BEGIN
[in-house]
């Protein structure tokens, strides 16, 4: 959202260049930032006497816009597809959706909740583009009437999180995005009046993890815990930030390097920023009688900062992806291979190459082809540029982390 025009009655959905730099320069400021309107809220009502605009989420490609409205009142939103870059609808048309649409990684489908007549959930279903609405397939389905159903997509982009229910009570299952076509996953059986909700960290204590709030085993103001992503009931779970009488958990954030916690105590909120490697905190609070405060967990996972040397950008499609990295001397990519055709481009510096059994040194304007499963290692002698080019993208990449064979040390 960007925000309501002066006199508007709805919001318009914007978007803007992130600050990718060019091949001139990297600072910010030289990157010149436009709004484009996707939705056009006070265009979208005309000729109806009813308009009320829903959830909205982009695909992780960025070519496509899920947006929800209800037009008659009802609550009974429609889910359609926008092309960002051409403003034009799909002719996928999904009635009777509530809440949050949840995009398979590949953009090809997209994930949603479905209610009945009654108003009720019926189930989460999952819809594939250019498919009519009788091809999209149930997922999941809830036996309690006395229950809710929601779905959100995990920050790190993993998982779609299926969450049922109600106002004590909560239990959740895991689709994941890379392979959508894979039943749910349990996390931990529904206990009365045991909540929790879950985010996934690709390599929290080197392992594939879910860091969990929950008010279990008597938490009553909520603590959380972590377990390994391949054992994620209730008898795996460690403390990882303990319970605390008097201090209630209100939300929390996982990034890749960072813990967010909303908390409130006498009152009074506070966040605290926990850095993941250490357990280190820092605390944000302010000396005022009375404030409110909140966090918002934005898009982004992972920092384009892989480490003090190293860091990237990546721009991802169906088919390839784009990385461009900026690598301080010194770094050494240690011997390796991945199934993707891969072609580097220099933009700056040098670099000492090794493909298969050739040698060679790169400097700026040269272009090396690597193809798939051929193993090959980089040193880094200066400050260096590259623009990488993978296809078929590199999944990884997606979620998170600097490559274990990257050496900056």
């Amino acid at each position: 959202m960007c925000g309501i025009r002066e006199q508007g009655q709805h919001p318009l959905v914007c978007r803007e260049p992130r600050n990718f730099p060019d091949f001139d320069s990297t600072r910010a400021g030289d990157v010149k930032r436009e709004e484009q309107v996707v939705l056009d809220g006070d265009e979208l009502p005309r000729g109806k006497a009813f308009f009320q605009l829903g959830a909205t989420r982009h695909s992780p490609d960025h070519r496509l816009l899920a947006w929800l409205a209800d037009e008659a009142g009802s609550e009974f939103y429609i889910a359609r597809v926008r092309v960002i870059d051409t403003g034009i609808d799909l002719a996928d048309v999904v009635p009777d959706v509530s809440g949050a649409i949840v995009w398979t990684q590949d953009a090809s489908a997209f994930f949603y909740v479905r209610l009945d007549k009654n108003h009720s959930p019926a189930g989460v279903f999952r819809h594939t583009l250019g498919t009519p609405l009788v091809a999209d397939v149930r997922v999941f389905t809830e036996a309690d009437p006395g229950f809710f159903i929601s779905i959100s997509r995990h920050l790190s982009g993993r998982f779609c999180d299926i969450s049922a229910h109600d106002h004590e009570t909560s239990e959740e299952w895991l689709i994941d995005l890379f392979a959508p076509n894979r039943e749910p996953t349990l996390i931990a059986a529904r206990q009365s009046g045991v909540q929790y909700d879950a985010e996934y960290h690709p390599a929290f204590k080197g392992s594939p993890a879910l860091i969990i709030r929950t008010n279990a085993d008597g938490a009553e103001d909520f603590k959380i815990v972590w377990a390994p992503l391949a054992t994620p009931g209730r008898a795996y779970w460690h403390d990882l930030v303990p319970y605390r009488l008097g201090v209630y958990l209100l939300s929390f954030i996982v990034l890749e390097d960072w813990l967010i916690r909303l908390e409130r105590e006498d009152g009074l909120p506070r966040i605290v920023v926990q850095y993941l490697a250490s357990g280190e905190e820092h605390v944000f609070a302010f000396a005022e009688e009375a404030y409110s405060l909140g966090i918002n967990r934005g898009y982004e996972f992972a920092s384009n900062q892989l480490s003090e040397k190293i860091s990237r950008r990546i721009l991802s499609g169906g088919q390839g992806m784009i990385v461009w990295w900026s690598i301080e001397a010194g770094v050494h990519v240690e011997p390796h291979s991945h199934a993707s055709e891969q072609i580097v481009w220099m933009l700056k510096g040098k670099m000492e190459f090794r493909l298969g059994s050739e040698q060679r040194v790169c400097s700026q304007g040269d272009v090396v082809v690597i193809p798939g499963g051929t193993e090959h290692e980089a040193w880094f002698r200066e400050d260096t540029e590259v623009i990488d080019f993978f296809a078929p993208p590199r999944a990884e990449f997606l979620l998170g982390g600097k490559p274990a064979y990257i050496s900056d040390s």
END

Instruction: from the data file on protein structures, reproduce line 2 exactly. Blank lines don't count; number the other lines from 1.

């Protein structure tokens, strides 16, 4: 959202260049930032006497816009597809959706909740583009009437999180995005009046993890815990930030390097920023009688900062992806291979190459082809540029982390 025009009655959905730099320069400021309107809220009502605009989420490609409205009142939103870059609808048309649409990684489908007549959930279903609405397939389905159903997509982009229910009570299952076509996953059986909700960290204590709030085993103001992503009931779970009488958990954030916690105590909120490697905190609070405060967990996972040397950008499609990295001397990519055709481009510096059994040194304007499963290692002698080019993208990449064979040390 960007925000309501002066006199508007709805919001318009914007978007803007992130600050990718060019091949001139990297600072910010030289990157010149436009709004484009996707939705056009006070265009979208005309000729109806009813308009009320829903959830909205982009695909992780960025070519496509899920947006929800209800037009008659009802609550009974429609889910359609926008092309960002051409403003034009799909002719996928999904009635009777509530809440949050949840995009398979590949953009090809997209994930949603479905209610009945009654108003009720019926189930989460999952819809594939250019498919009519009788091809999209149930997922999941809830036996309690006395229950809710929601779905959100995990920050790190993993998982779609299926969450049922109600106002004590909560239990959740895991689709994941890379392979959508894979039943749910349990996390931990529904206990009365045991909540929790879950985010996934690709390599929290080197392992594939879910860091969990929950008010279990008597938490009553909520603590959380972590377990390994391949054992994620209730008898795996460690403390990882303990319970605390008097201090209630209100939300929390996982990034890749960072813990967010909303908390409130006498009152009074506070966040605290926990850095993941250490357990280190820092605390944000302010000396005022009375404030409110909140966090918002934005898009982004992972920092384009892989480490003090190293860091990237990546721009991802169906088919390839784009990385461009900026690598301080010194770094050494240690011997390796991945199934993707891969072609580097220099933009700056040098670099000492090794493909298969050739040698060679790169400097700026040269272009090396690597193809798939051929193993090959980089040193880094200066400050260096590259623009990488993978296809078929590199999944990884997606979620998170600097490559274990990257050496900056």